It’s certainly understandable why new business owners today focus on building brands. Brands, as a form of intangible were called “goodwill” on corporate balance sheets until ad agencies began to isolate and quantify the name values of Coca-Cola, Ferrari, Chanel, IBM, and Polo. Academics and financiers have found this fertile ground for study.
For instance, one study of companies in the Financial Times Stock Exchange (FTSE) Index found that 70% of the market capitalization of its top 100 companies was intangible, while 20 years ago that same value was 20%. Today, brands are considered a global company’s most important single company asset, as exemplified by the combined values of Microsoft ($69 billion), Apple ($145 billion) and Coca-Cola ($56 billion), which in 2015 were valued at a combined $270 billion, according to Forbes.)
But all this does not translate into the inherently, non-traditional, mostly privately-held cannabis industry. People identify quality services and products brands both intentionally and sub-consciously. The subconscious makes lightning-fast links between positive and negative emotions and outside events that are both current and past. This occurs in every human interaction regardless of whether a business in intently focused on building a brand or just serving a random customer.
Too many entrepreneurs misunderstand and misuse the idea of branding. I’ve heard many people say they have a web site, so now they can build a brand. Even worse, many people assume that because they have a web site, they also have a brand. That’s not true. It can even be a delusional waste of limited resources for serious entrepreneurs.
Instead, the emerging cannabis industry can take the best elements of branding and adopt them for free in their local applications. At their best, brands create the following:
- They make loyal customers that can maintain a company’s profitability and a stable work force.
- They help create new products.
- They protect customers by providing consistent quality.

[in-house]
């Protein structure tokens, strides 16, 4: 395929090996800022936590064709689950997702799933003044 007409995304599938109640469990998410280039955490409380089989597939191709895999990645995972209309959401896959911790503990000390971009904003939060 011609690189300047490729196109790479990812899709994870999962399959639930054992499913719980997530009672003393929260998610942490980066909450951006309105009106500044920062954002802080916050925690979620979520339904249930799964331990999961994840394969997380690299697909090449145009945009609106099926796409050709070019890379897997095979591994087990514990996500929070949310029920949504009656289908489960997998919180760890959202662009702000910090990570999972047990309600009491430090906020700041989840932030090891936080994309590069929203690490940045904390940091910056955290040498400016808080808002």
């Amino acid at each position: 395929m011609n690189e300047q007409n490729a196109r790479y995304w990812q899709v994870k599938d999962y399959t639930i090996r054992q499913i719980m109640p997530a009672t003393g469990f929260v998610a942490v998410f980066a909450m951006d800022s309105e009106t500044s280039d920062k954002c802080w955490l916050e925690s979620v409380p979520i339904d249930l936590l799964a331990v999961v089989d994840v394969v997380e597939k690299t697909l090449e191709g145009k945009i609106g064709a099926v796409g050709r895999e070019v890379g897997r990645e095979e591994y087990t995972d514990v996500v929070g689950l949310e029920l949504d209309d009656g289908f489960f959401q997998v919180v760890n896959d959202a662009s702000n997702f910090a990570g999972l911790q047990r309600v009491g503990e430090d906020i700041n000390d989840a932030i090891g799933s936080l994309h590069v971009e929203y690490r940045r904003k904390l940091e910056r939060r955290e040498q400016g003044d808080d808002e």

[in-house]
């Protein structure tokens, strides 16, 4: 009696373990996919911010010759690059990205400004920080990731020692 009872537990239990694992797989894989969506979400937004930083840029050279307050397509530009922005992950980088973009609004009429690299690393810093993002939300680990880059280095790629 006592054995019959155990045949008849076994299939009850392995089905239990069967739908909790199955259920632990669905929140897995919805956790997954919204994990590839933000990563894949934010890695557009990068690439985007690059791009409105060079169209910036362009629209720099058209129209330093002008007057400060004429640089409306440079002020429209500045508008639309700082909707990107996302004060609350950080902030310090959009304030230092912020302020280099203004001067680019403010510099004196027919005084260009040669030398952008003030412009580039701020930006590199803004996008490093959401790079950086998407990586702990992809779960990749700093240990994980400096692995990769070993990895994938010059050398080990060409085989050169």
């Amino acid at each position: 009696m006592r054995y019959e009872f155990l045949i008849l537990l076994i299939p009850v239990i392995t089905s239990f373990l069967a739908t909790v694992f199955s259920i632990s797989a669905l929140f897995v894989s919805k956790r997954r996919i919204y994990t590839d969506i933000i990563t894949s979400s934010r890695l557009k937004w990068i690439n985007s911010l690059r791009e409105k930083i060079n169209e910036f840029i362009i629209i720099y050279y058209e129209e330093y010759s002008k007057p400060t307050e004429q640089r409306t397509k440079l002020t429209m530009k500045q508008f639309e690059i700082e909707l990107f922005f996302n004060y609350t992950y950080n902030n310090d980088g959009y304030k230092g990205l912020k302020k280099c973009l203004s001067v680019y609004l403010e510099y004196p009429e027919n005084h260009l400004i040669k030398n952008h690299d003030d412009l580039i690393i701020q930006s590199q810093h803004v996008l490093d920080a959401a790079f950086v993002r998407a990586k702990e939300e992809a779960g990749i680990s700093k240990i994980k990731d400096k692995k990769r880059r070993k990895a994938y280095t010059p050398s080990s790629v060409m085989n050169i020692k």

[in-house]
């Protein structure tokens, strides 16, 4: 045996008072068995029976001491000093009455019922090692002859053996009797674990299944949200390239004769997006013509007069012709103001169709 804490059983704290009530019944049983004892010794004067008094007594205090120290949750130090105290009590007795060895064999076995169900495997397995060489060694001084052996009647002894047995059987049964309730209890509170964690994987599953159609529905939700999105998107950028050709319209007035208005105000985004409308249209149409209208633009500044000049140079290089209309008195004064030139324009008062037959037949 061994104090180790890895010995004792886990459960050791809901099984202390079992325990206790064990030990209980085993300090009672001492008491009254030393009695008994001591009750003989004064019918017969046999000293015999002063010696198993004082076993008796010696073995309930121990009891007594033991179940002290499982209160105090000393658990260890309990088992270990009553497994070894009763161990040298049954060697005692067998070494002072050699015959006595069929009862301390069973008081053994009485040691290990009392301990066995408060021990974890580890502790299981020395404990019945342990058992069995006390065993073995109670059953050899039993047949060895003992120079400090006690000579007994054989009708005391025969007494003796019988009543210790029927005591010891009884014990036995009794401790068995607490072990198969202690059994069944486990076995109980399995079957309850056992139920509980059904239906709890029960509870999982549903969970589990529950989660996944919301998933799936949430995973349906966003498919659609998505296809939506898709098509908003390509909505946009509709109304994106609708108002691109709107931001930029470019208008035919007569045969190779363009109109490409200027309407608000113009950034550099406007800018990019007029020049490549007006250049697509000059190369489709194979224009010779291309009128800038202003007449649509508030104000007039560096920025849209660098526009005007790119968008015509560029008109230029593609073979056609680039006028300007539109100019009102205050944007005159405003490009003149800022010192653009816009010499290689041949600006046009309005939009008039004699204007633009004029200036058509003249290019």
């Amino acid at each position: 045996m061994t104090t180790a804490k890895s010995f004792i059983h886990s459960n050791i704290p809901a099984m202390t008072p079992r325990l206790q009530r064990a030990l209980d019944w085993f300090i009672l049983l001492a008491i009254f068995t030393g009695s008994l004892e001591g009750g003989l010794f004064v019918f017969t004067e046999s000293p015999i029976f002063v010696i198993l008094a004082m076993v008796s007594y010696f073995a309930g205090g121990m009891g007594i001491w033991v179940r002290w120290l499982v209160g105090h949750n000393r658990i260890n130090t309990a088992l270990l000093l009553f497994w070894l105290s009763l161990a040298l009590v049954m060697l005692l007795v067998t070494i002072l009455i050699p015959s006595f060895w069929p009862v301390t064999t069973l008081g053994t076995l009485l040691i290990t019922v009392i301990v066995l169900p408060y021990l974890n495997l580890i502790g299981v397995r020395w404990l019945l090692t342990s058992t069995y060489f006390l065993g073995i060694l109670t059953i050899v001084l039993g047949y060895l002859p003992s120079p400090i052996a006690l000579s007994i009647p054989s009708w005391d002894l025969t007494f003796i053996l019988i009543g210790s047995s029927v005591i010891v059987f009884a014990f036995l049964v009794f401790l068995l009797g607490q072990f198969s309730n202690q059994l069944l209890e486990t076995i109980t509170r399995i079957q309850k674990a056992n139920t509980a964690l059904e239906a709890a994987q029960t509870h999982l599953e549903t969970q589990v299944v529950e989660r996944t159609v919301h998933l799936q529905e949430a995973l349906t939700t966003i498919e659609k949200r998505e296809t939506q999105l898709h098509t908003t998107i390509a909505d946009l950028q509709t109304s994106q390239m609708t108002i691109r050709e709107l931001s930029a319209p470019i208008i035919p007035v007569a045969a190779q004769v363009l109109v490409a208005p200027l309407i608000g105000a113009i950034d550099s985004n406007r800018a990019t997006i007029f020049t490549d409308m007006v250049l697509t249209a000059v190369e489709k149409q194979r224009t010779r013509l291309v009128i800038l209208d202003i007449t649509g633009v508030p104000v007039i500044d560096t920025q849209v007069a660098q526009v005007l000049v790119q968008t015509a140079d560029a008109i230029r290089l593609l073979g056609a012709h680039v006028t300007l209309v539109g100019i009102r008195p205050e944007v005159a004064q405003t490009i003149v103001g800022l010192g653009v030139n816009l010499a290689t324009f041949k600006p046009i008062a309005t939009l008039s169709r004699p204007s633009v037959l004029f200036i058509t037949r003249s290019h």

- They help promote corporate participation in socially responsible programs.
Which Industry Segment Has the Best Branding Prospects?
Yet with all of these obstacles, there are some good opportunities for branding in the cannabis industry, specifically for growers and dispensaries.
Growers have a solid opportunity if they follow the existing model used in building brands in the wine industry. Growers can model their efforts on wineries that also have a perishable commodity, subject to natural variations and exceptional years. Growers will face these same issues even under greenhouse conditions. The key is to build the grower’s brand by touting top strains, product cleanliness, horticultural expertise and adherence to strict, transparent test results by independent laboratories. Growers also have the best opportunities to build national (or as close to national) brands as the regulatory environment permits. The caveat is that the branded vineyards have built their reputations over decades. Can the cannabis industry be that patient?
The second good branding opportunity exists with dispensaries; however these brands will be localized, sometimes at the city or neighborhood levels. Brand-building for dispensaries will be based on being a solid, community-oriented local business.
So can cannabis be the first billion dollar industry in modern corporate history to succeed without having a handful of “leading” national brands?
My bet is yes, if they follow the best outcomes that brands can create. Then, the individual companies that comprise the industry can reap the rewards brands offer without intentionally going through the huge expense and time that brand-building requires.